“In our case, as in Bluffton Castings, the employees’ rights to the monies due, and the precise amount, depend on the collective bargaining agreement. Here, that sum is undisputed. Nevertheless, it remains true that the entitlement to the money due is laid out in the CBA. If entitlement or the amount due were seriously in dispute, as to these questions interpretation of the CBA would be necessary and would be resolved in the appropriate way-arbitration followed by confirmation, or a direct 301 suit in federal court if arbitration is not called for in the CBA. But whether the amount due is resolved, as here, by stipulation, or whether it is resolved through procedures set out in the CBA, the contract issues are separate from the claim the employees presented to the bankruptcy court. Once the contract issues are resolved, the employees can present their separate claim in bankruptcy for priority based on the Indiana mechanic’s lien statute. The priority among creditors in a bankruptcy proceeding is not dependent on a CBA. It is not something which a collective bargaining agreement can or does dictate. No amount of interpretation of a CBA and no arbitrator’s decision would, independent of the state law lien, compel a bankruptcy court to let employees jump ahead of a bank in the money line.”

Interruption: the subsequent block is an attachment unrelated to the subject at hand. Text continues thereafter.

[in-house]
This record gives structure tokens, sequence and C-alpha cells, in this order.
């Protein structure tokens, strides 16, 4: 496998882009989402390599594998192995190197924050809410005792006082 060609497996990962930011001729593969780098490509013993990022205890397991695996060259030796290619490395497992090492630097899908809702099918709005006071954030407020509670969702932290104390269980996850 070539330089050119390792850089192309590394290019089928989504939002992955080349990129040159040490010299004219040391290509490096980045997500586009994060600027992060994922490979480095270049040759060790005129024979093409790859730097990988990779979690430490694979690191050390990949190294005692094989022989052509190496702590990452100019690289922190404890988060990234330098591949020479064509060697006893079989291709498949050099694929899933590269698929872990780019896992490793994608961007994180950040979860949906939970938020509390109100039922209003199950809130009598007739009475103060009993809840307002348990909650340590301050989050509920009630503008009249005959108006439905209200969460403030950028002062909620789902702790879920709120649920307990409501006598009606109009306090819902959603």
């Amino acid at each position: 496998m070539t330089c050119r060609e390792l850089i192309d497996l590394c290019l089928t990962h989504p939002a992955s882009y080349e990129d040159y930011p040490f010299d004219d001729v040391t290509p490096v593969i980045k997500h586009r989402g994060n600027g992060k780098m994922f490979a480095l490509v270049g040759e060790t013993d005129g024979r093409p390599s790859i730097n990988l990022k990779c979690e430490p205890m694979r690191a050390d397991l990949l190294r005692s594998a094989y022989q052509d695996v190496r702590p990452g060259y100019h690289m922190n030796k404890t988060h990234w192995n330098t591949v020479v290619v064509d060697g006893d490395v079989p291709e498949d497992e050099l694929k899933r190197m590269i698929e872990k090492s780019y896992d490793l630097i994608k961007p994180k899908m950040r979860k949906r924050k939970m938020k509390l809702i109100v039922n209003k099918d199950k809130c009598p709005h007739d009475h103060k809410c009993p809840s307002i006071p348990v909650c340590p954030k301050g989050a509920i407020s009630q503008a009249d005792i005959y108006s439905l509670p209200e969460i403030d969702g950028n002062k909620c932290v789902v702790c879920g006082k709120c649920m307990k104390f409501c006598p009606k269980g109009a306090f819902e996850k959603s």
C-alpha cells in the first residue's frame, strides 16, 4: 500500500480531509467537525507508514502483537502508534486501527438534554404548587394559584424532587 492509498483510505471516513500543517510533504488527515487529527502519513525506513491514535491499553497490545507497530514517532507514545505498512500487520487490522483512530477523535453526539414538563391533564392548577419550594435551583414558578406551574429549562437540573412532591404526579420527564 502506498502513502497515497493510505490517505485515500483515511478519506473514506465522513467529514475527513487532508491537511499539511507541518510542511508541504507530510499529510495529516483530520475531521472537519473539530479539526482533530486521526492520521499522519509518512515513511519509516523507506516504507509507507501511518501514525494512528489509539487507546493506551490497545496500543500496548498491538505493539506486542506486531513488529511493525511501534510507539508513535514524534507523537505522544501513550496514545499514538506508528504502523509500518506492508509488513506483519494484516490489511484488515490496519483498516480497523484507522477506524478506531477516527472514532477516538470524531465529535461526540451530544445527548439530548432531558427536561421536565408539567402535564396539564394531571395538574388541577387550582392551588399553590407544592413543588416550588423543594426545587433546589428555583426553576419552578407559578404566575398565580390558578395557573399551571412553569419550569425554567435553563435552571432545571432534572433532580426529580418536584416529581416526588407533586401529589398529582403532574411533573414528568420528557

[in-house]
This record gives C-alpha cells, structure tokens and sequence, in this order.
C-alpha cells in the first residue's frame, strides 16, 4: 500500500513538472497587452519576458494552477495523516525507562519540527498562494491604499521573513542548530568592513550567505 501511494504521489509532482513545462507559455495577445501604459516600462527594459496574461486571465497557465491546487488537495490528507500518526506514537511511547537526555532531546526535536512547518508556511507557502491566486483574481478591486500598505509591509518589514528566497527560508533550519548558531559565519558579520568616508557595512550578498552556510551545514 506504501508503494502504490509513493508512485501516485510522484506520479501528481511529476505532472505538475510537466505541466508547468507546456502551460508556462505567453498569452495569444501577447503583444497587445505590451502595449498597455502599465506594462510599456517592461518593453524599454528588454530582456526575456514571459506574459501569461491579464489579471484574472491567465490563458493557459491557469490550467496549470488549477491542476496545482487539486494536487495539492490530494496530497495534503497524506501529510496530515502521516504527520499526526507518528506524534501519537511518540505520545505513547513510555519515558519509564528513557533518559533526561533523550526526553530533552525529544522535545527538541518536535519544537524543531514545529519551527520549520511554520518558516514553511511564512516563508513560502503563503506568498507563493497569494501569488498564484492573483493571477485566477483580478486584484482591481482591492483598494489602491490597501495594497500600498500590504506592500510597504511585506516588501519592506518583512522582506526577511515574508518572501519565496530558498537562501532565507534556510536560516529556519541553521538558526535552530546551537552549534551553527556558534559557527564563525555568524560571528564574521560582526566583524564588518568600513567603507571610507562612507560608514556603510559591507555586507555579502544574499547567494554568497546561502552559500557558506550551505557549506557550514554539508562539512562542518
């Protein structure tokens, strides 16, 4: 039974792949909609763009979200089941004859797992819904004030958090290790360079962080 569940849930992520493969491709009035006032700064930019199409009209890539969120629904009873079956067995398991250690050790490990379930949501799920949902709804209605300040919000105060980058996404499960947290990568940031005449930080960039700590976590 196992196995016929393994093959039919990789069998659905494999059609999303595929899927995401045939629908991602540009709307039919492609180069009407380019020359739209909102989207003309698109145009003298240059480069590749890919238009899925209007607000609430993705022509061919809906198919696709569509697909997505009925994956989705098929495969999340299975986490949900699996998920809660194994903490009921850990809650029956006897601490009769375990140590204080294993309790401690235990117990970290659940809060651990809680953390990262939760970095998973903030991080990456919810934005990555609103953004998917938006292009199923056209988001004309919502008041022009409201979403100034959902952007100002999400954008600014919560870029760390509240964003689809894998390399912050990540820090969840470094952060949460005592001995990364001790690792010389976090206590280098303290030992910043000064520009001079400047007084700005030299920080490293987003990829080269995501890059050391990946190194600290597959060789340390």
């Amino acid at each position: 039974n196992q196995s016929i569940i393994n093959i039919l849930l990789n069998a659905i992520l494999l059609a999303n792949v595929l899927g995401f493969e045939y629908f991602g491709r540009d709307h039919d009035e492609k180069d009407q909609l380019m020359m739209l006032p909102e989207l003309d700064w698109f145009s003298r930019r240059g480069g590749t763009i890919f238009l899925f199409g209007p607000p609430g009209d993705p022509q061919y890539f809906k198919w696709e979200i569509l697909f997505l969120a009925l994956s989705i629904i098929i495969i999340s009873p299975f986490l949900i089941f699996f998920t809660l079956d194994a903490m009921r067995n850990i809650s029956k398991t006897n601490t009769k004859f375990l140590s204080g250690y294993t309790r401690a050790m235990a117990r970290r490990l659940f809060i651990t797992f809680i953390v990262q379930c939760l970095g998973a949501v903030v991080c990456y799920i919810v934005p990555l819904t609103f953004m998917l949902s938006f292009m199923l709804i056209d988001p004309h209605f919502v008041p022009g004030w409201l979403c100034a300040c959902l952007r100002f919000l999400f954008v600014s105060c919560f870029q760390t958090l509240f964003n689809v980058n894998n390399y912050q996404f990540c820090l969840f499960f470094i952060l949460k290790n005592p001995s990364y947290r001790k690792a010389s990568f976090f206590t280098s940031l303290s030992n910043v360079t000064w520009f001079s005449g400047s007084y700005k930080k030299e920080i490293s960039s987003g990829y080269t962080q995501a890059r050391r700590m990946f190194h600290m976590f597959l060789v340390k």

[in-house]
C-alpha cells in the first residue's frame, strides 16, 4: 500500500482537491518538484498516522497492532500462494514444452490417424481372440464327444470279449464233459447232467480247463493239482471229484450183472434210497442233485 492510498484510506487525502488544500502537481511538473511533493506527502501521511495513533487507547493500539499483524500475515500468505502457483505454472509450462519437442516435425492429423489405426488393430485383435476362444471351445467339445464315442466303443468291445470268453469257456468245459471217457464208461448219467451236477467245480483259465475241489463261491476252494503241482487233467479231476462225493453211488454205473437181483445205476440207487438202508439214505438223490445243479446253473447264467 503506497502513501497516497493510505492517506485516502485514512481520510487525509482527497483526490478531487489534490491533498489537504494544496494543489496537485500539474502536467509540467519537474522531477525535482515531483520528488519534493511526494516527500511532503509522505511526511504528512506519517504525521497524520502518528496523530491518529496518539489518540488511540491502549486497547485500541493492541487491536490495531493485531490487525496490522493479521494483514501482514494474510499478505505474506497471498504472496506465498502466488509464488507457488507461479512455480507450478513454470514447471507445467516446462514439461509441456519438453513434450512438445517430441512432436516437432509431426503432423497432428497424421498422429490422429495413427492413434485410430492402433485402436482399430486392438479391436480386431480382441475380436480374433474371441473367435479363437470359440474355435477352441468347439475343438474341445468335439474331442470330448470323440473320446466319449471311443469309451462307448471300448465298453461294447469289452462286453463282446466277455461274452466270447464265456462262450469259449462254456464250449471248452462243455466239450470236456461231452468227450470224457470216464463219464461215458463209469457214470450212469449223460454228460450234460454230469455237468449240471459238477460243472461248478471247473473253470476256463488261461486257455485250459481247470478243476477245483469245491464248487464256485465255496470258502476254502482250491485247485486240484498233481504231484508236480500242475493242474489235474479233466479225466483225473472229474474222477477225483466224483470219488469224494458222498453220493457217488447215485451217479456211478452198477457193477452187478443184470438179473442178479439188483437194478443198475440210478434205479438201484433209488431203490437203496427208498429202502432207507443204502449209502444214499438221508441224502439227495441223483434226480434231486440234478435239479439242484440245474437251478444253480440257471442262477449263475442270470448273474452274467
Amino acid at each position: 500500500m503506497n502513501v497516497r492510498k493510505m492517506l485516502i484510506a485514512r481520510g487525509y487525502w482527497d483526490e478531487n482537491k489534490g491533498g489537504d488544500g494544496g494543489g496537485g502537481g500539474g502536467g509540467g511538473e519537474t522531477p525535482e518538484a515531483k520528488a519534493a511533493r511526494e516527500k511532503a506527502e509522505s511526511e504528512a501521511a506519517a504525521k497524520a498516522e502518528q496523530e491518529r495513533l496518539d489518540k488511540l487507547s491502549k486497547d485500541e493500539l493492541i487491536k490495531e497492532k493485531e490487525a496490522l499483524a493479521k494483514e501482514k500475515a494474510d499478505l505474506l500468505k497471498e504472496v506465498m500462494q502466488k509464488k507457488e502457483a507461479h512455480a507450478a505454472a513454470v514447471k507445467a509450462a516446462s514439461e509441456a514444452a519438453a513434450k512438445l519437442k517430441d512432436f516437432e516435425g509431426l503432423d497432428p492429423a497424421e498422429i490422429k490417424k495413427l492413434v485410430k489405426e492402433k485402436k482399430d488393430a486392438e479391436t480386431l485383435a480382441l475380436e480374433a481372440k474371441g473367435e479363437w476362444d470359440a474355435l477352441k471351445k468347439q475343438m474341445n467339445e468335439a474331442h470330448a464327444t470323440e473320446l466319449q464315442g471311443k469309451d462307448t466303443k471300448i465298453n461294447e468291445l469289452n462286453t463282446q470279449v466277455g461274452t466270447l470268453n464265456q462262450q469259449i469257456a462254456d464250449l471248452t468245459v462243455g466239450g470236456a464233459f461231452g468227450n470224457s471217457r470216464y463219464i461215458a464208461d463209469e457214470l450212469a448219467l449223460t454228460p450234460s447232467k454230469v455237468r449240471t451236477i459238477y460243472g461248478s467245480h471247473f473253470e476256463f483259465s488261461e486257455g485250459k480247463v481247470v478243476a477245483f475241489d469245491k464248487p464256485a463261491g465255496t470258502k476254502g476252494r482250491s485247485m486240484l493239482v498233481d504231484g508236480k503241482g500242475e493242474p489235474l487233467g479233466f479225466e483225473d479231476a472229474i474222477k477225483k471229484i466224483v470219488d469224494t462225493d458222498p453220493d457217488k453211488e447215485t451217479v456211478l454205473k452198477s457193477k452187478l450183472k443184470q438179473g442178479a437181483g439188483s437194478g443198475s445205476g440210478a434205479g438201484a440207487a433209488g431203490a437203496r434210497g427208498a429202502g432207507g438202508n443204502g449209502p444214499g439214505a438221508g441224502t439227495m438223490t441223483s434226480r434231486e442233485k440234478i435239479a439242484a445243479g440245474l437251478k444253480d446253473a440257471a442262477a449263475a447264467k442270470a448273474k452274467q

Reversed and remanded.
DISSENTING OPINION: Bauer, J. “I am convinced that preemption applies because the employees’ claims are founded on rights created by the CBA. The interpretation prong has been generally applied when independent state rights are implicated, such as tort actions, which require some interpretation of the CBA to resolve. When a cause of action is created by state law, independent of the CBA, a court must determine whether the CBA needs to be interpreted or if a quick look is enough. See Loewen Group Int’l, Inc. v. Haberichter, 65 F.3d 1417, 1421 (7th Cir. 1995). The employees here seek unpaid vacation pay owing to them only under the CBA, which Bentz failed to pay because it went bankrupt. This means, simply put, that for whatever reason, including lack of funds, Bentz breached its contract with its employees. The employees seek to enforce the CBA, and therefore their claims are wholly founded on rights created by the CBA. This is not a case in which the employees seek enforcement of a state right independent of the CBA. As the majority notes, federal law preempts a claim for breach of a CBA. See ante at 4. Since the employees’ claims are founded on the CBA, the interpretation prong is not implicated, and the employees’ state mechanic’s liens are preempted.”
00-1320 In Re: Bentz Metal Products Co., Inc.: Faehnrich v. Bentz
Appeal from the United States District Court for the Northern District of Indiana, Lee, J., Evans, J.